I was most proud of my decision to embed a Voicethread into the blendspace of me explaining blendspace . I think it really helped make my overall product and instructional plans come to life. In terms of my instructional goals, I think it was ideal that the workshop was designed around building a digital organization tool (blendspace) as I guided the amateur novice librarians through the process of curating content to create a story time. It was really important the the 2 hour workshop be really hands-on and interactive, so dividing each 30 minute segment of the workshop into 10 minutes of instruction and 20 minutes of them exploring the digital tools on their own would really help them learn what I was trying to teach them in an interactive way.  I was most proud of my instructional decision to have them cull through their own curated list of books, songs, crafts,  and apps, and have them select their best two from each category to leave in the blendspace that they would actually share in a blog with other children’s librarians. This really gave them an opportunity to think critically about the resources they were selecting to make sure they were sharing the best ones appropriate for a multi-age story time. Instructionally, this also fulfilled the ALSC goal which was, “Designs, promotes, presents, and evaluates a variety of programs for children, with consideration of developmental stages and the needs, interests, and goals of all children, their caregivers, and educators in the community.” I didn’t have to change any of my instructional plans as my appsmash worked nicely with what I described in my original blog.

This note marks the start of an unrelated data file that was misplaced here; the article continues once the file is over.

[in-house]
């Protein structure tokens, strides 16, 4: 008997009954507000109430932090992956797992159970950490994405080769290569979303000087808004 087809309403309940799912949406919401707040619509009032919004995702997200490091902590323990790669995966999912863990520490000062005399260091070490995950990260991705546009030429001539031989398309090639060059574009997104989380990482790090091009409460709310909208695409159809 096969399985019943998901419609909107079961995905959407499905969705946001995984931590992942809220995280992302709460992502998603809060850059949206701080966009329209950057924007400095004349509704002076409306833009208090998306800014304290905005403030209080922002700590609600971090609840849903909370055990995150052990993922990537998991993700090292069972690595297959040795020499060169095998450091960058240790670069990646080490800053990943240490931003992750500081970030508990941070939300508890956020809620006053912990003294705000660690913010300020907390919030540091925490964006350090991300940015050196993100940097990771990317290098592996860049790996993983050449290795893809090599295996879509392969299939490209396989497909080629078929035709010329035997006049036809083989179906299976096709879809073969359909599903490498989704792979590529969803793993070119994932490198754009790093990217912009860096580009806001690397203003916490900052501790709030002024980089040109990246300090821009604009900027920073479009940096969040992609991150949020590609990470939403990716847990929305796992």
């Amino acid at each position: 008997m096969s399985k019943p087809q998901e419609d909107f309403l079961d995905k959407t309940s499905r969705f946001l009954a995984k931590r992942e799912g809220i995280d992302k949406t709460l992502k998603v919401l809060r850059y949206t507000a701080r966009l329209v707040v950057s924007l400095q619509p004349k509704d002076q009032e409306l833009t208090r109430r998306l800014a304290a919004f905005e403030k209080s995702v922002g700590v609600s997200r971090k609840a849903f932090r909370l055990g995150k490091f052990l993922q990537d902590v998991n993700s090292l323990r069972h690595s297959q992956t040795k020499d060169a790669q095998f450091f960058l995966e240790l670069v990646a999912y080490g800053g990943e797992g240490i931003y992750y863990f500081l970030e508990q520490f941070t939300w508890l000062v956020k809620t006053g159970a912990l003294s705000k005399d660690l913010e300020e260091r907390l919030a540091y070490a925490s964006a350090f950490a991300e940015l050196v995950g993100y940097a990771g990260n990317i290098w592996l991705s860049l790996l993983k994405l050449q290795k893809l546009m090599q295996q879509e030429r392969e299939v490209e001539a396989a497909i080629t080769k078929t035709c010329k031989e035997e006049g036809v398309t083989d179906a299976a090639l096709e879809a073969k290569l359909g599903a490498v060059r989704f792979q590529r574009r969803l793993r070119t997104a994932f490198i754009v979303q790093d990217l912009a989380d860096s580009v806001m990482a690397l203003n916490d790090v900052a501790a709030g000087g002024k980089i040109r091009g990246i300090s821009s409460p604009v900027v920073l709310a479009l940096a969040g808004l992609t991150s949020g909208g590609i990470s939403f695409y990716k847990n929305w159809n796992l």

In addition to using this instruction for a group of beginning children’s librarians at a public library, I could also integrate this instructional lesson around teaching elementary school librarians how to lead a 45 minute, digitally interactive story time for kindergartners. As a school media specialist trainer, I could hold a training at a county wide elementary school librarian meeting in a media center or I could teach this as a professional development lesson at a school librarian conference to those elementary media specialists who would like to attend. This would require the same amount of technology (access to a laptop or iPad) as would my original public library presentation.

Overall, I’m very pleased with my appsmash and the way it fulfills my instructional goals for teaching novice librarians how to build and plan a multi-age story time for the first time.